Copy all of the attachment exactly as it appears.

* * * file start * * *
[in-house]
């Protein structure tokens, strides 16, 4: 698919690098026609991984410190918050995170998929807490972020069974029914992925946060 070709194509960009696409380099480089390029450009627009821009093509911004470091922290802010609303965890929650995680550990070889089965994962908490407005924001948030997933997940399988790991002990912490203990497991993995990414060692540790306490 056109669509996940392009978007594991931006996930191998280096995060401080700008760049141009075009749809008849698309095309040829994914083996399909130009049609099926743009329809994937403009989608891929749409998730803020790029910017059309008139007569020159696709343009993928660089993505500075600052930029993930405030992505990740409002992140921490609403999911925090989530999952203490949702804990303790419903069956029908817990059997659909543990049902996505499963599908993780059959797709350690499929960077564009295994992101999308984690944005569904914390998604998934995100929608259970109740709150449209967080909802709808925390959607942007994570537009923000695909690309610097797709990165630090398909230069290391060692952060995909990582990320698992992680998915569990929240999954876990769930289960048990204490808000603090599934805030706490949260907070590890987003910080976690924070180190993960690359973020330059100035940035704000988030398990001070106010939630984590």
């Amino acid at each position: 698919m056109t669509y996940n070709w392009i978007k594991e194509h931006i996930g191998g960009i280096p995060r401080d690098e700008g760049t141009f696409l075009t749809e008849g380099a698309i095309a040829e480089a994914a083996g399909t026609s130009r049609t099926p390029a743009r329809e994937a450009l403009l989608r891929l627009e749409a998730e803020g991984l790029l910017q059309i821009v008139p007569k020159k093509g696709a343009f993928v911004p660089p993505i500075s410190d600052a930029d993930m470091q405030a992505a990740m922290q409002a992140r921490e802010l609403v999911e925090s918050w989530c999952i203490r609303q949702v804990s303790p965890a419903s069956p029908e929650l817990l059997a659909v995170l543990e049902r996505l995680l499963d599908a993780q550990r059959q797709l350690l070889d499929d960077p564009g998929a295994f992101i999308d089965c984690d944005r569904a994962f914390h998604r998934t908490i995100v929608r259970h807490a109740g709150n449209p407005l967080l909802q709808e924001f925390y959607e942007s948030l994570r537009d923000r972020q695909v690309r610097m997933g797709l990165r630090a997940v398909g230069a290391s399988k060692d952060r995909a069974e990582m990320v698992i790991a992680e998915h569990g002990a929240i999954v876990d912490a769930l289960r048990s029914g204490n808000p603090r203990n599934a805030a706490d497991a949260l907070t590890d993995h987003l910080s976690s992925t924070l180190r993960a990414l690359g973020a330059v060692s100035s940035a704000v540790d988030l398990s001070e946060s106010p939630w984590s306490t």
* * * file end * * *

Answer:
[in-house]
């Protein structure tokens, strides 16, 4: 698919690098026609991984410190918050995170998929807490972020069974029914992925946060 070709194509960009696409380099480089390029450009627009821009093509911004470091922290802010609303965890929650995680550990070889089965994962908490407005924001948030997933997940399988790991002990912490203990497991993995990414060692540790306490 056109669509996940392009978007594991931006996930191998280096995060401080700008760049141009075009749809008849698309095309040829994914083996399909130009049609099926743009329809994937403009989608891929749409998730803020790029910017059309008139007569020159696709343009993928660089993505500075600052930029993930405030992505990740409002992140921490609403999911925090989530999952203490949702804990303790419903069956029908817990059997659909543990049902996505499963599908993780059959797709350690499929960077564009295994992101999308984690944005569904914390998604998934995100929608259970109740709150449209967080909802709808925390959607942007994570537009923000695909690309610097797709990165630090398909230069290391060692952060995909990582990320698992992680998915569990929240999954876990769930289960048990204490808000603090599934805030706490949260907070590890987003910080976690924070180190993960690359973020330059100035940035704000988030398990001070106010939630984590």
């Amino acid at each position: 698919m056109t669509y996940n070709w392009i978007k594991e194509h931006i996930g191998g960009i280096p995060r401080d690098e700008g760049t141009f696409l075009t749809e008849g380099a698309i095309a040829e480089a994914a083996g399909t026609s130009r049609t099926p390029a743009r329809e994937a450009l403009l989608r891929l627009e749409a998730e803020g991984l790029l910017q059309i821009v008139p007569k020159k093509g696709a343009f993928v911004p660089p993505i500075s410190d600052a930029d993930m470091q405030a992505a990740m922290q409002a992140r921490e802010l609403v999911e925090s918050w989530c999952i203490r609303q949702v804990s303790p965890a419903s069956p029908e929650l817990l059997a659909v995170l543990e049902r996505l995680l499963d599908a993780q550990r059959q797709l350690l070889d499929d960077p564009g998929a295994f992101i999308d089965c984690d944005r569904a994962f914390h998604r998934t908490i995100v929608r259970h807490a109740g709150n449209p407005l967080l909802q709808e924001f925390y959607e942007s948030l994570r537009d923000r972020q695909v690309r610097m997933g797709l990165r630090a997940v398909g230069a290391s399988k060692d952060r995909a069974e990582m990320v698992i790991a992680e998915h569990g002990a929240i999954v876990d912490a769930l289960r048990s029914g204490n808000p603090r203990n599934a805030a706490d497991a949260l907070t590890d993995h987003l910080s976690s992925t924070l180190r993960a990414l690359g973020a330059v060692s100035s940035a704000v540790d988030l398990s001070e946060s106010p939630w984590s306490t």